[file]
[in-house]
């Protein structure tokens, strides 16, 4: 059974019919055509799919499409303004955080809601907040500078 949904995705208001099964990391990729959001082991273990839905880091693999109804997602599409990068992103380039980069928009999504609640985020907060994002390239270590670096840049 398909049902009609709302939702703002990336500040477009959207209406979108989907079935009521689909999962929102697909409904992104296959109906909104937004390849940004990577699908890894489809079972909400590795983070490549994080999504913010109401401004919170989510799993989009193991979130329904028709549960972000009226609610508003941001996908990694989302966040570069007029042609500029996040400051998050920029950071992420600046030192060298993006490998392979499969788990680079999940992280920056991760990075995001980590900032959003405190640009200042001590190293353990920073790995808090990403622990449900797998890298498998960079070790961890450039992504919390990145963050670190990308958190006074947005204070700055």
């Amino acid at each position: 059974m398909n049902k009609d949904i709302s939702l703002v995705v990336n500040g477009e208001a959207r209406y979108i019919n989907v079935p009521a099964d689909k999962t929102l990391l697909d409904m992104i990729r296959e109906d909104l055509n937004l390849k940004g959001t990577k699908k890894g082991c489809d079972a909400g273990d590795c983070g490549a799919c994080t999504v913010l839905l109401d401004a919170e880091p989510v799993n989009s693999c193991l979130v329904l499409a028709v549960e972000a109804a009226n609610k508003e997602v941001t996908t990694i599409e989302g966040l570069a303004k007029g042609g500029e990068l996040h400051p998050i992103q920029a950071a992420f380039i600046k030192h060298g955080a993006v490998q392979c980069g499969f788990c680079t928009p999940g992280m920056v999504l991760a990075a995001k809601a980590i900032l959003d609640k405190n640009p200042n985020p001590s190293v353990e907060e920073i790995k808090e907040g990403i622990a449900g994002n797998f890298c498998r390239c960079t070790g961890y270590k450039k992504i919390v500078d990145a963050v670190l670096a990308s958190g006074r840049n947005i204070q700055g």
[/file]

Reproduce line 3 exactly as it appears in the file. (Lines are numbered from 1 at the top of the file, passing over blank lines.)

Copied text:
């Amino acid at each position: 059974m398909n049902k009609d949904i709302s939702l703002v995705v990336n500040g477009e208001a959207r209406y979108i019919n989907v079935p009521a099964d689909k999962t929102l990391l697909d409904m992104i990729r296959e109906d909104l055509n937004l390849k940004g959001t990577k699908k890894g082991c489809d079972a909400g273990d590795c983070g490549a799919c994080t999504v913010l839905l109401d401004a919170e880091p989510v799993n989009s693999c193991l979130v329904l499409a028709v549960e972000a109804a009226n609610k508003e997602v941001t996908t990694i599409e989302g966040l570069a303004k007029g042609g500029e990068l996040h400051p998050i992103q920029a950071a992420f380039i600046k030192h060298g955080a993006v490998q392979c980069g499969f788990c680079t928009p999940g992280m920056v999504l991760a990075a995001k809601a980590i900032l959003d609640k405190n640009p200042n985020p001590s190293v353990e907060e920073i790995k808090e907040g990403i622990a449900g994002n797998f890298c498998r390239c960079t070790g961890y270590k450039k992504i919390v500078d990145a963050v670190l670096a990308s958190g006074r840049n947005i204070q700055g």